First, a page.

Another 5 Recruiting Closes for Making More Placements

In my last two blog posts, I’ve presented classic recruiting closes for making more placements . . . and I’m back with yet five more!

This is the third and final installment in this series of blog posts. As with the previous two posts, not only will I present the closes, but I’ll also discuss how you can use them on your recruiting desk.

More closes, more placements

Below are another five closes for making more placements:

#1—Tie-Downs

There are three types of tie downs: The regular tie-down, the inverted tie-down, and the tie-down tag-on. The basic idea with a tie-down is that if someone is moving their head up and down in a positive way, it is difficult to stop that movement and change to a negative side-to-side movement.

The regular tie-down: You say, “Boy, he really does have the experience you’re looking for, doesn’t he!” “Doesn’t he” is the tie-down. “And he would be good for your company, wouldn’t he?”  “Wouldn’t he” is the tie-down.

The inverted tie down: You lead with the tie-down. You say, “Doesn’t he have the experience you are looking for?” The tie-down comes at the beginning. You say, “Wouldn’t he be a great addition to your company?” Again, the tie-down comes at the beginning.

The tie-down tag-on: They say, “Boy he really does have the experience we’re looking for.” And you say, “Doesn’t he!” “Doesn’t he” is the tag-on. They say, “And he really would be a great addition to our company.” And you say, “Wouldn’t he!” “Wouldn’t he” is the tag-on.

#2—What If?

The “What If?” close brings non-overlapping situations together. Let’s say that you believe the offer is going to come in at $60,000 and you know that the candidate won’t take anything less than $61,000. Well, you have a $1,000 problem. In this situation, we want to focus on “psyticements” (psychological enticements) such as an expense account, a company car, immediate health benefits (good for candidates with families), early merit reviews, corner offices with windows, etc.

We’re looking for more ammunition before we fire our “offer cannon.” So for example, we go to our candidate and say, “I was thinking about this last night and what if we go for immediate health benefits (to cover your five kids) and an expense account. But let’s go in a little bit lower, at let’s say $60,000, to make this package more attractive for the company. Now in the long run, by adding those two items, you’ll be making more than the $61,000 you were after. What if we did that?”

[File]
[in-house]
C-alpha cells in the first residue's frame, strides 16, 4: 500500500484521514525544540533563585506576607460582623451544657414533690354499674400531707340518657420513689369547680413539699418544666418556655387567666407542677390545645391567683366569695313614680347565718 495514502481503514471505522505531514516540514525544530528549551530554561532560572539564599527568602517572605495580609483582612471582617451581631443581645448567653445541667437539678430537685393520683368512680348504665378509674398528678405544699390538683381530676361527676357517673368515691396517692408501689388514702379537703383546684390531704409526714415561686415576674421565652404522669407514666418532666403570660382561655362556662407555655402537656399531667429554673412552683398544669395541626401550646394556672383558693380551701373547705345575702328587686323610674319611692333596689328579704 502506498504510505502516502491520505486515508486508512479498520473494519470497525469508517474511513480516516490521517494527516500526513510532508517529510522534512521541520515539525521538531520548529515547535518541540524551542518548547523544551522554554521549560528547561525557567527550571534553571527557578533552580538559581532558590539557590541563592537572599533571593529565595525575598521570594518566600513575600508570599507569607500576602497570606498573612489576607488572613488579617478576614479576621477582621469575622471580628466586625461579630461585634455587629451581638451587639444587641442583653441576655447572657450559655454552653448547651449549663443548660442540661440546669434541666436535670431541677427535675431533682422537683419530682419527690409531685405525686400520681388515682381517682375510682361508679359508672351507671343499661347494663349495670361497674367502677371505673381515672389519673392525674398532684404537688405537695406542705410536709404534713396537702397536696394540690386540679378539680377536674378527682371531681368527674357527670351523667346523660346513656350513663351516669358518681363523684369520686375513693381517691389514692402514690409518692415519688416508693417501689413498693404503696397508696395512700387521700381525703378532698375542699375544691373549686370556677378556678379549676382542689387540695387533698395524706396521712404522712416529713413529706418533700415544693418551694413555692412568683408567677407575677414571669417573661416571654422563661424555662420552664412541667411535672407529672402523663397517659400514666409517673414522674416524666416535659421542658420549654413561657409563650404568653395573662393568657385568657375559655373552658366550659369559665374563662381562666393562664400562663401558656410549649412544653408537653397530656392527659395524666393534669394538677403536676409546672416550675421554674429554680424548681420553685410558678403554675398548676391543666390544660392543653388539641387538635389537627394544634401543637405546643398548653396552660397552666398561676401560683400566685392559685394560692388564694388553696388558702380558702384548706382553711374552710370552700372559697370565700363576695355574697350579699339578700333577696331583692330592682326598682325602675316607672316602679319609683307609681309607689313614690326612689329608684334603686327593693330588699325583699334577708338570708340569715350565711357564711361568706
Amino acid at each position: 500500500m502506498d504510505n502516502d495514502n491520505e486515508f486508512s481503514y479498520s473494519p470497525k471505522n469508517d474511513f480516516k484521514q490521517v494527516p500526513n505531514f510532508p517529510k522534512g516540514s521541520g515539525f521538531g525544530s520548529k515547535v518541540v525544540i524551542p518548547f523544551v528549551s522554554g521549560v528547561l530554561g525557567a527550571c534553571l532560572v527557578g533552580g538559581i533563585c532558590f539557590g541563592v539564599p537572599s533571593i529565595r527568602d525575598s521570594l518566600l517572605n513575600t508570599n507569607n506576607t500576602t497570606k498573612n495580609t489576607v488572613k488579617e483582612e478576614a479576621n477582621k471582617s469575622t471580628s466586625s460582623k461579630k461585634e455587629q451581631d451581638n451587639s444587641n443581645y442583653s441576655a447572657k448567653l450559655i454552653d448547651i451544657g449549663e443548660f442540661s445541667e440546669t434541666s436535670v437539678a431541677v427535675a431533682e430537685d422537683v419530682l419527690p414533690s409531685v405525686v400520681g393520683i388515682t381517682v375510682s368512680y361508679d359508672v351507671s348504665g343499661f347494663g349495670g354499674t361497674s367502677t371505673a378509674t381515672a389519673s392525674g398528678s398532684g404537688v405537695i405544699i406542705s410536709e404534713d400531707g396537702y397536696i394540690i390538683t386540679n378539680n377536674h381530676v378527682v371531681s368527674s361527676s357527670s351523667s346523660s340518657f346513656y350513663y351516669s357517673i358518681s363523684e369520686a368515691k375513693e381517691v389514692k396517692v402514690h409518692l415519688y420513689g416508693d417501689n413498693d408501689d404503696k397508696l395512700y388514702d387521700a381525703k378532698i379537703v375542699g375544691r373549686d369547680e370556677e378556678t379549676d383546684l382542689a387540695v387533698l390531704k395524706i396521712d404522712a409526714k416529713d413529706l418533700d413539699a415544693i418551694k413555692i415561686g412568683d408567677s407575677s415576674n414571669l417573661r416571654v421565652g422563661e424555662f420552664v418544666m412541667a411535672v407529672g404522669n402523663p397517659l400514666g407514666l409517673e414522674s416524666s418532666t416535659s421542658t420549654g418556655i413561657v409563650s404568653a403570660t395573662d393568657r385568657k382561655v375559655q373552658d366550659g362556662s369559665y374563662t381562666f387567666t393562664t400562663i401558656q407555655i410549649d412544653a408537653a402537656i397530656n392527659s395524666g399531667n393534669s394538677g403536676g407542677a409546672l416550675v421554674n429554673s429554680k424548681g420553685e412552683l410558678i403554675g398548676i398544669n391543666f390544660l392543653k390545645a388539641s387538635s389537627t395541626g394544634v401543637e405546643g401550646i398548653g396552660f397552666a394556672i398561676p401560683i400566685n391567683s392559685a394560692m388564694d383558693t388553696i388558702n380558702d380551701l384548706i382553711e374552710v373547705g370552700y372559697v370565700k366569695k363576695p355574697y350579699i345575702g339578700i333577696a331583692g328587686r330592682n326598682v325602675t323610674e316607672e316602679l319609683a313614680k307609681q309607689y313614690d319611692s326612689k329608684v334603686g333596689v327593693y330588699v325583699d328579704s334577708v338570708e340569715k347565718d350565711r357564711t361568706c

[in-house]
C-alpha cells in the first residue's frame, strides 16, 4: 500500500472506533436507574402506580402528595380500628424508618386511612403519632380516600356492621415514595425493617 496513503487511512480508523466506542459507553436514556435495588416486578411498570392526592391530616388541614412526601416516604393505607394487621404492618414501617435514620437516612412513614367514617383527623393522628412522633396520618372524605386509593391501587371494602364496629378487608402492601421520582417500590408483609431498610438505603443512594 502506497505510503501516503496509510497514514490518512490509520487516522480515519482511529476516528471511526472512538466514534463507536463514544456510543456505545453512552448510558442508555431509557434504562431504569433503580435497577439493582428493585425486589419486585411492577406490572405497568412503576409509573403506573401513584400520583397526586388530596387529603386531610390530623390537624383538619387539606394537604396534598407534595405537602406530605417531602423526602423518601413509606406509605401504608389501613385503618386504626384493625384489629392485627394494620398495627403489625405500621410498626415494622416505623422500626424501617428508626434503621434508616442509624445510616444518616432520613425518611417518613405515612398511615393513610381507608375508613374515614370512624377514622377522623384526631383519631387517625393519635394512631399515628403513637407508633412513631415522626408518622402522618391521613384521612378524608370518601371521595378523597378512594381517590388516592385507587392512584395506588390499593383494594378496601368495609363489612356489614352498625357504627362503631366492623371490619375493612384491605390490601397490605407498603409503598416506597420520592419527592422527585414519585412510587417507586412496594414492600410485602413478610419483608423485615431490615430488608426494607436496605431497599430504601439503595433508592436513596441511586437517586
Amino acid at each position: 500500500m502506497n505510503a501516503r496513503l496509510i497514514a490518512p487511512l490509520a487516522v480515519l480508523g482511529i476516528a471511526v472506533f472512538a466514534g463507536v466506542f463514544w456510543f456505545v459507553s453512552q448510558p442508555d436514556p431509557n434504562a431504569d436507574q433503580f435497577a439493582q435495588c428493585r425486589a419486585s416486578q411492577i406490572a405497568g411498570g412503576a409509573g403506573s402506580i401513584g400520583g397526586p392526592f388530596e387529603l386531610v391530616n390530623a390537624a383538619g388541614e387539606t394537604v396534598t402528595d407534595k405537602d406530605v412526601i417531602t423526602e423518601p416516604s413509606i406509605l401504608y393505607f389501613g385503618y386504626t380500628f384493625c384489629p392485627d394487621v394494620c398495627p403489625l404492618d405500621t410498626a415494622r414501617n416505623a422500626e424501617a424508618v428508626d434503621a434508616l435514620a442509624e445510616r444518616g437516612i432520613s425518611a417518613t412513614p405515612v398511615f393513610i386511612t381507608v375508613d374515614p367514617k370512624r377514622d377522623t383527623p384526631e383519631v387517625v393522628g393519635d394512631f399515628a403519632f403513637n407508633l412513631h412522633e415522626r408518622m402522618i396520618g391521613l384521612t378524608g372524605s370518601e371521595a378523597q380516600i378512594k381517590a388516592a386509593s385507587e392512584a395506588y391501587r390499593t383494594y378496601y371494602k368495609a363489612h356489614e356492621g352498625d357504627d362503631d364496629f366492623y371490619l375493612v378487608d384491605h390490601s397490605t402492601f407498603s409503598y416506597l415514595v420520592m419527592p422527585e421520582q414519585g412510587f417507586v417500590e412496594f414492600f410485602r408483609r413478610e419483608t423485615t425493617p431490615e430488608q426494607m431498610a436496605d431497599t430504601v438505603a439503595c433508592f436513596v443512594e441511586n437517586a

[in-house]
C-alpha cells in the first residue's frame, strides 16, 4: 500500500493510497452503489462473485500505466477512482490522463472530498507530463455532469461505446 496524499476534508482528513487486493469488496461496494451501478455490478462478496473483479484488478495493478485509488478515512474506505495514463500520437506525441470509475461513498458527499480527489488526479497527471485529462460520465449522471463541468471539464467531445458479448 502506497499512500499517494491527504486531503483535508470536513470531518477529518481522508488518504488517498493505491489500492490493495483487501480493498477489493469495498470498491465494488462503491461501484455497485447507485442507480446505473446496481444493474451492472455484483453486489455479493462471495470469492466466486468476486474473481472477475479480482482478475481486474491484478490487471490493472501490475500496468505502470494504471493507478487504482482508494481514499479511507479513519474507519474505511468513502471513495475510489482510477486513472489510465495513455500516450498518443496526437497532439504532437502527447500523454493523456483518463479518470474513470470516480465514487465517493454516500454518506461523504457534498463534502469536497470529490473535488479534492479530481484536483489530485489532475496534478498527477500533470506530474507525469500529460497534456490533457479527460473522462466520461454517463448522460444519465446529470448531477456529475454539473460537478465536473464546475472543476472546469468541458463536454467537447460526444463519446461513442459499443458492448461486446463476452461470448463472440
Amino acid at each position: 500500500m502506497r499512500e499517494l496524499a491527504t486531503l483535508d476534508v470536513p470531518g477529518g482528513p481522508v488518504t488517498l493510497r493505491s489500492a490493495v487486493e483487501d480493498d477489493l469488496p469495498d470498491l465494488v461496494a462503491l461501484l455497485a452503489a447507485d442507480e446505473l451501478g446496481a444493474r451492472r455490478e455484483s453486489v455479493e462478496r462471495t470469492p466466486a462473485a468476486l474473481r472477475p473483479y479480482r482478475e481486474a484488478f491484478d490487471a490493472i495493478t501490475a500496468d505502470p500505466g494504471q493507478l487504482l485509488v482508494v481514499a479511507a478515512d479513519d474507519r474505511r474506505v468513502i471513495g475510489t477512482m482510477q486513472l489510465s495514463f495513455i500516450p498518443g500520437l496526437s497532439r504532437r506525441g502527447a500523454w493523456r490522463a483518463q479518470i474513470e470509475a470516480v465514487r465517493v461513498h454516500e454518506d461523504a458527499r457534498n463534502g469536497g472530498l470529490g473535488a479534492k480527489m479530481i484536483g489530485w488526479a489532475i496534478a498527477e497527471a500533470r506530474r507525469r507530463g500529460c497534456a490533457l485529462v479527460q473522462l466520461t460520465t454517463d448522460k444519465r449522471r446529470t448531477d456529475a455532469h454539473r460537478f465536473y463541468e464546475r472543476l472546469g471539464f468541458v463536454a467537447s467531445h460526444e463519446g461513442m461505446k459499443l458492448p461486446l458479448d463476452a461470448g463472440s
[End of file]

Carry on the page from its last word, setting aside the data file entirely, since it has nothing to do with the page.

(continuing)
If the candidate agrees, then we go back to the company and negotiate those two items. In most companies (especially larger companies), salaries are not too movable. Instead, they are “slotted.” The last thing a company wants to do is to give a new candidate a larger than normal salary. That’s because when it gets out to the other tenured employees, a number of them will quit. But “psyticements” are movable, and we as recruiters need to focus more on those and less on salaries. (Even though a percentage of the salary, or realistic first year’s earnings, is how most of us are paid and explains our fixation on that number. It’s a shame that we do that.)

#3—If I, Will You?

So you say to the hiring manager, “If I cut my fee to 25%, will you give me a decision after each of my candidates is interviewed within 24 hours?”

Or you say, “If I agree to 25%, will you agree to interview everyone I present without a resume since I will be recruiting candidates who are happy, well-appreciated, making good money, and currently working and normally will not have a resume?”